After demanding release of DOJ documents, Trump admits he's just doing what his sycophants tell him to do. In an interview conducted Tuesday by The Hill’s John Solomon and Buck Sexton, Trump admitted that he did not review the documents in question and soberly consider the national security implications of their release. Instead, he simply took the advice of “many people” who he says have been urging him to take action, doing so because he thought the release would benefit him politically by delegitimizing special counsel Robert Mueller’s probe.

NRATV host: Christine Ford’s report of sexual assault against Brett Kavanaugh didn’t describe a crime but rather was “hijinks for boys.”

CRTV's Steven Crowder: Christine Blasey Ford is a "lying whore." Crowder: "I know you're saying ... I labeled her a lying whore without proof, granted -- she did the same, but with attempted rape" against Brett Kavanaugh.


NRA president Oliver North: Brett Kavanaugh is being accused of sexual assault because "he believes in our Second Amendment."

Fox host suggests Dr. Christine Blasey Ford was hypnotized. Pirro: "So the question is if there is something awry going on, was there hypnosis? Are they using confablation?"

Fox News has failed to mention that Republican staffers reportedly knew about the second report of sexual misconduct by Brett Kavanaugh. According to The New Yorker, some “senior Republican staffers” were aware of Deborah Ramirez’s claims last week -- Republican lawmakers chose to push for a faster confirmation.



A Facebook page that is little more than a week old and has connections to a Macedonian fake news network shared a video falsely claiming a group of bikers were coming to Washington, D.C., to rally for Supreme Court nominee Brett Kavanaugh. The mislabeled video has received hundreds of thousands of views and tens of thousands of shares.

8. From the Late Shows

The Late Show with Stephen Colbert: Hillary Clinton Never Had To Steal Things From Obama's Desk:

The Late Show with Stephen Colbert: The Worst Campaign Ad Of The 2018 Mid-Terms Has Arrived:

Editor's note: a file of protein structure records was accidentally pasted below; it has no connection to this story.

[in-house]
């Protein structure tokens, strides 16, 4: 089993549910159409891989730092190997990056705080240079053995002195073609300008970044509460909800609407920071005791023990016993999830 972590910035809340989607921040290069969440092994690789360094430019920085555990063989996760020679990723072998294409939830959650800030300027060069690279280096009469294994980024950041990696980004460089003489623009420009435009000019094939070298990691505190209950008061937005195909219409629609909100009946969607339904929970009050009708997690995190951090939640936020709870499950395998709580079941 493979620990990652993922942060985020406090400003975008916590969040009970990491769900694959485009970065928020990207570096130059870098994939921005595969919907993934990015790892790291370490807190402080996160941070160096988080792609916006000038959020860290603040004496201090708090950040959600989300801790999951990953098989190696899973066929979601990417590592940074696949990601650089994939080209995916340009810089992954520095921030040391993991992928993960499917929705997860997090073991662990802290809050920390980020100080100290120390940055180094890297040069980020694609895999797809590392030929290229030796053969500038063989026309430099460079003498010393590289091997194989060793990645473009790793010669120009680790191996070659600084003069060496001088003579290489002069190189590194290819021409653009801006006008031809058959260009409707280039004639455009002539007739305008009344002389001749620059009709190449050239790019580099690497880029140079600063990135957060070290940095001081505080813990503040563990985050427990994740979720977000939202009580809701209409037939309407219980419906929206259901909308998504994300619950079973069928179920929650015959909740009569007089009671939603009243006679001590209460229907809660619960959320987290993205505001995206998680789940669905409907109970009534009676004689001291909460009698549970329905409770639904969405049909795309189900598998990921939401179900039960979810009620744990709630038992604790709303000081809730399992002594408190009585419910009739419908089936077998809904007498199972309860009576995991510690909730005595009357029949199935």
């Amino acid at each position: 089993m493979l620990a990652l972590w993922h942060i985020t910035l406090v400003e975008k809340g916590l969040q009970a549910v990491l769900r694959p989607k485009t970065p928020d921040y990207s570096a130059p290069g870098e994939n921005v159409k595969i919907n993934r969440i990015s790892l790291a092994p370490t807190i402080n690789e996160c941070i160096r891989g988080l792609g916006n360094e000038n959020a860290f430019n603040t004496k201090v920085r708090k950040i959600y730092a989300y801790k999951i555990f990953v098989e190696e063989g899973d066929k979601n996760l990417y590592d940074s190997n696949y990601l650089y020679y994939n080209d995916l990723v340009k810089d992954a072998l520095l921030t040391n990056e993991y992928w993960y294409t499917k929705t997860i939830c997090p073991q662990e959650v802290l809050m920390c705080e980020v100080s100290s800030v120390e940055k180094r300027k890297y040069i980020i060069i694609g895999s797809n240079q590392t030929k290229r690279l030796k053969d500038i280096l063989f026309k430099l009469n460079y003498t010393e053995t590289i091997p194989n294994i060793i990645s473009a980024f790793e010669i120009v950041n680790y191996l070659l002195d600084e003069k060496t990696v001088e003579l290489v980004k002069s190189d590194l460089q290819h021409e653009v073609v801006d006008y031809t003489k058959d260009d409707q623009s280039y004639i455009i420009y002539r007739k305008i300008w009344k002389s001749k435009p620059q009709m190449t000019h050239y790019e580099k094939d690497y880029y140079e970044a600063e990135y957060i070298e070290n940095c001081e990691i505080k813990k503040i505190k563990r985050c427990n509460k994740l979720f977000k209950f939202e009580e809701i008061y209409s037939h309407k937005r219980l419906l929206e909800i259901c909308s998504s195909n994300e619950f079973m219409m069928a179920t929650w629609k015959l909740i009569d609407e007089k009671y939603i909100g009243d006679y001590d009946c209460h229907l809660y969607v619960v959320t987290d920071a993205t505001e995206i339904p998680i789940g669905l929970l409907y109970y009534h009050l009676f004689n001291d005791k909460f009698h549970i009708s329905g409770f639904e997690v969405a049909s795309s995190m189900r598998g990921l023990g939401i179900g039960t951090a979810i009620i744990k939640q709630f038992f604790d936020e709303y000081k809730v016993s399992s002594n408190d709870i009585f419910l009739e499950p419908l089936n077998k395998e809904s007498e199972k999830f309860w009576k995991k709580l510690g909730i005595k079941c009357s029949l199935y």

The Daily Show with Trevor Noah: Kavanaugh Defends Himself Against Sexual Assault Allegations with His 1982 Calendar:

Late Night with Seth Meyers: Rod Rosenstein Chaos; Trump Attacks Kavanaugh's Accuser: A Closer Look:

An old but funny weekend update: Eric and Donald Trump Jr. on Chaos in the White House:

9. Late Night Jokes for Dems

Stephen Colbert

Our government continues to exist, because this week the Senate passed a spending bill that would keep the government open until December. But no one is sure if Trump will sign it, especially since he tweeted, "I want to know where is the money for border security and the wall in this ridiculous spending bill, and where will it come from after the midterms?" I am going to guess: not from Mexico?

Trump seems to think that walls are the solution to every problem because Spain's foreign minister just revealed that Trump urged him to build a wall across the Sahara. The Sahara Desert, the largest desert in the world. You can't construct a wall in the desert. Building something on sand is literally the metaphor for instability. After you build the wall on sand, you can make yourself a beautiful "House of Cards" to live in.

Does our president really think people who trudge through 1,000 miles of the most brutal desert on the planet will go, "Wait, there's a wall. Darn it, OK. Then let's go back."

The Texas Board of Education has voted to remove a lot of famous Americans from their curriculum, including Hillary Clinton, Helen Keller, Eleanor Roosevelt, feminist Betty Friedan, and the father of modern conservativism, Barry Goldwater. Great, now kids will have to learn about Barry Goldwater like I did — in the streets, passing around dog-eared old copies of the "National Review" they found buried in the woods.

James Corden

In his address to the U.N., Trump discussed the greatest threats to the peace and stability of the world. So, like most of his speeches, it was all about himself.

The White House is still reeling from a bombshell report from The New York Times. The article revealed that Deputy Attorney General Rod once floated the idea of secretly recording conversations with the president by wearing a wire. A wire? If you want to catch Trump saying something incriminating you don't need a wire. Just look at his Twitter feed!

First, Trump's personal lawyer secretly taped him. Then, Omarosa taped him in the White House. Now look, I'm no political expert, but it's probably a bad sign when literally everyone you work with is like, "Oh man, I gotta record this. No one will believe me!"

Trump's Supreme Court nominee Brett Kavanaugh is pushing back on sexual assault allegations. According to The New York Times, his defense will include a high school calendar from 1982 that does not list the party where the alleged incident took place. But this should clear everything up, because I know when I plan to commit a crime, I always write "committing a crime" on my calendar.